Atlas Magazine October 2003

Floods in Tunisia, Insuring the risks of natural disasters in the Maghreb

The Maghreb has always been highly exposed to the risk of natural disasters, in particular floods and earthquakes.

In November 2001, the floods which badly hit Algeria registered 800 human losses and millions of dollars in material damage for the city of Algiers alone.

In November 2002, floods submerged the regions of Mohammedia and Settat in Morocco.

Finally on September 17-18 and September 24 2003, it was the turn of Tunisia to fall prey to the most devastating floods in decades. The floods paralyzed Tunis and its surroundings and caused important damages to its infrastructure and dwellings.

For a long time, Maghrebian insurers have considered disaster risks as uninsurable, and this for three main reasons:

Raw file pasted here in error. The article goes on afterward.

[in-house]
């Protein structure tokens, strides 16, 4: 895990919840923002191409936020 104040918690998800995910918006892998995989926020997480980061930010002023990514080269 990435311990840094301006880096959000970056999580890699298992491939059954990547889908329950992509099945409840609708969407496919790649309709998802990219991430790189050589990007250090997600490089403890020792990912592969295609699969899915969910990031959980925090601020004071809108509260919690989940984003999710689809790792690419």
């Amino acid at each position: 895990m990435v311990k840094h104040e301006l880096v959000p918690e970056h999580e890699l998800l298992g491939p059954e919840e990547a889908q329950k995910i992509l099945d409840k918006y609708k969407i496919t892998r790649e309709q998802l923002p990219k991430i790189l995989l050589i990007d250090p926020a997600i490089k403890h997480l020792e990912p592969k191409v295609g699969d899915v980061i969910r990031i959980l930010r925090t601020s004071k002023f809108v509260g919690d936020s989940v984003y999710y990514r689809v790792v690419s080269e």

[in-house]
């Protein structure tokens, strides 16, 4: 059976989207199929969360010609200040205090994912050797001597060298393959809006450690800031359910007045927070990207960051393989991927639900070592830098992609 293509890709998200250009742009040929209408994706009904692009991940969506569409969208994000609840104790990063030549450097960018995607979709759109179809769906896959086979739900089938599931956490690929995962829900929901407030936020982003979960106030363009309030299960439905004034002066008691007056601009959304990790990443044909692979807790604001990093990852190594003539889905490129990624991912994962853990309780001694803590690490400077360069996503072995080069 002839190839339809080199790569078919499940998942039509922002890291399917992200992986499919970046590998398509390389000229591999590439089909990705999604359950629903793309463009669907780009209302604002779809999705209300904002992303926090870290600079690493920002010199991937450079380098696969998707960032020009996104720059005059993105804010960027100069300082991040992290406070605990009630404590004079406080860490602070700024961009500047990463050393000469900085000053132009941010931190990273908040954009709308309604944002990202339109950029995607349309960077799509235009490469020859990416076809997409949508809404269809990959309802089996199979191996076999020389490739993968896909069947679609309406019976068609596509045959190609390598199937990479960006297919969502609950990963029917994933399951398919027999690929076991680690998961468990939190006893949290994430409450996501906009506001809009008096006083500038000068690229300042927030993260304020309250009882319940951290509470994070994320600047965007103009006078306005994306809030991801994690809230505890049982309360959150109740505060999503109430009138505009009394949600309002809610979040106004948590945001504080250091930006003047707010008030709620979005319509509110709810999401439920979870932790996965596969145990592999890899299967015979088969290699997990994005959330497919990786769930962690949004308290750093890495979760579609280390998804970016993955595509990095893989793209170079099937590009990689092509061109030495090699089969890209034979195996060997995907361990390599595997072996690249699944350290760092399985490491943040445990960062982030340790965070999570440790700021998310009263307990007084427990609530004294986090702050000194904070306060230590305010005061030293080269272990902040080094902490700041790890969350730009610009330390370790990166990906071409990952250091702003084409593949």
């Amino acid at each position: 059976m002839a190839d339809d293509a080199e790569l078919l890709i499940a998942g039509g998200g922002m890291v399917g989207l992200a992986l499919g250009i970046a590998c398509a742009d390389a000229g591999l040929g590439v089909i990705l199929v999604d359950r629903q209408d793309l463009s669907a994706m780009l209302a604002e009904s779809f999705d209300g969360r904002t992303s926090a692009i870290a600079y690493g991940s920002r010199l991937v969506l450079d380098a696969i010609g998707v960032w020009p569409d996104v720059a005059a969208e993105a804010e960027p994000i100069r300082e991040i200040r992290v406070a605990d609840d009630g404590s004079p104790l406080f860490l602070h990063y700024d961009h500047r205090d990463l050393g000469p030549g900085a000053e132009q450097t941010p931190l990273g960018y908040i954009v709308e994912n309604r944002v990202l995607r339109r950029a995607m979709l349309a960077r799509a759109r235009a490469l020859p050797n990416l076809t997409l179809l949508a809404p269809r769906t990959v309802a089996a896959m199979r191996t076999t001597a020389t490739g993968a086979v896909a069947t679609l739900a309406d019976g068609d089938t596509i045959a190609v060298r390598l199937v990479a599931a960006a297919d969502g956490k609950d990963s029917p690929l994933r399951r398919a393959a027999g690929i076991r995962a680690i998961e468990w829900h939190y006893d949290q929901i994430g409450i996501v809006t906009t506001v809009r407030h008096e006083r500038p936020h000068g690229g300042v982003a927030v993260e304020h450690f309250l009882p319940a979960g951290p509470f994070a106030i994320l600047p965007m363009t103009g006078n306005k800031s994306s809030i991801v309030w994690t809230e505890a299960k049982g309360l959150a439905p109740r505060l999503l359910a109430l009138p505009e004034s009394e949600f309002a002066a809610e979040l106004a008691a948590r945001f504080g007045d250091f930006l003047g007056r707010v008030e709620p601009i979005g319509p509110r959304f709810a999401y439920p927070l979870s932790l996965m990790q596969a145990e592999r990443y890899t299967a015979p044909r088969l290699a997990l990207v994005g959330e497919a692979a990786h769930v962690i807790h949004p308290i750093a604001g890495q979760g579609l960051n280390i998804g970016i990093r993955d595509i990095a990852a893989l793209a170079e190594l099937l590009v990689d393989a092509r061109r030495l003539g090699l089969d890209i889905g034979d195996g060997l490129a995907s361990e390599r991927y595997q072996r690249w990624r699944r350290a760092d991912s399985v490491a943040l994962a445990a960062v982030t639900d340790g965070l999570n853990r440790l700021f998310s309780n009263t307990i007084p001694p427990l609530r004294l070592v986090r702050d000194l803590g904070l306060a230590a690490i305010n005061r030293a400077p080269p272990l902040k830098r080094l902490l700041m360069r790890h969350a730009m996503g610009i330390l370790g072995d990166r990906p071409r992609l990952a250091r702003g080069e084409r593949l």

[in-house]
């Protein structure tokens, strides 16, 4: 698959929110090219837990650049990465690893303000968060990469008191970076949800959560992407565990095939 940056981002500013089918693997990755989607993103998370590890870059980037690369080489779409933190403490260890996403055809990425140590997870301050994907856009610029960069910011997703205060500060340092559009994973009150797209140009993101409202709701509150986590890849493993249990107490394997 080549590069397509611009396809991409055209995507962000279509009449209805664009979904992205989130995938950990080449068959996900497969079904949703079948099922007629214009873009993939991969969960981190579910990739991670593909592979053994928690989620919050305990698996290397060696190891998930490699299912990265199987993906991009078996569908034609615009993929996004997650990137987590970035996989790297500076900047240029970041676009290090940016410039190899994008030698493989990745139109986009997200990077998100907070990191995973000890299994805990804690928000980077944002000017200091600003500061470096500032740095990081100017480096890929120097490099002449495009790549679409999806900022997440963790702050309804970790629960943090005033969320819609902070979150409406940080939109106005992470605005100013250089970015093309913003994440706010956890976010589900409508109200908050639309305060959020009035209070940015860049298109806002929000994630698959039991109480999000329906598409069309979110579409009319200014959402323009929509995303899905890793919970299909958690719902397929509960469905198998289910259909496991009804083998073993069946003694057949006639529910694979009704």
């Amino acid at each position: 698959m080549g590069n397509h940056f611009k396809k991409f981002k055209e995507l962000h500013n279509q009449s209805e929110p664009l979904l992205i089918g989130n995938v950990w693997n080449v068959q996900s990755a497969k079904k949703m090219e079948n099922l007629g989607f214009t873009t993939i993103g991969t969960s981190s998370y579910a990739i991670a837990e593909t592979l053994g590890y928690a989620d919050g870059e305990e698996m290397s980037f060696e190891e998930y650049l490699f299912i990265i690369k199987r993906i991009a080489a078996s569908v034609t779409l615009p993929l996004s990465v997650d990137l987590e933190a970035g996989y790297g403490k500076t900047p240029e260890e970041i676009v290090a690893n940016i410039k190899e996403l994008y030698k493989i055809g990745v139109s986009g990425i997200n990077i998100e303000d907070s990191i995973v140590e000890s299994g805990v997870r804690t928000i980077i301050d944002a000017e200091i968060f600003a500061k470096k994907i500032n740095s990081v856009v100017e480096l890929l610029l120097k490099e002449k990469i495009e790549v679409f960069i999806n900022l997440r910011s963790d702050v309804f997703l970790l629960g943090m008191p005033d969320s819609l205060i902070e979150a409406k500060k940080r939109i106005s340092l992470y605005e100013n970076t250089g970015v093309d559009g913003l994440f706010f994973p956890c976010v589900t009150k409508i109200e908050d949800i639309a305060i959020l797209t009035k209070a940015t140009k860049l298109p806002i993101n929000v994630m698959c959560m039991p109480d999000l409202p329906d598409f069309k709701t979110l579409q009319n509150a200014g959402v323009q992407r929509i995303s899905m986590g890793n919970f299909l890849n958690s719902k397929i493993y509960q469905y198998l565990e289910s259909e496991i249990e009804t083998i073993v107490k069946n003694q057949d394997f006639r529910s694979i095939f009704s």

First, the lack of adequate resources to face substantial cumulative risks, all the more so since reinsurance companies have balked at assuming risks and have imposed their conditions: rates, follow-ups, statistics, …

Second, the absence of choice concerning disaster risk policies: only the most exposed moral or physical persons can receive coverage.

Third, the difficulty to set a price for that particular risk category.

Since insurance and reinsurance companies lack the funds or the means to establish an extensive mutual system of homogeneous risks with a wide spectrum, the solution rests with the state, the only institution with the statutory instruments available to guarantee the insurability of risks. The state can intervene on two levels:

  • to generalize disaster risk coverage by extending guarantees to base premiums and introducing mandatory coverage,
  • to create compensation mechanisms and regulatory agencies.
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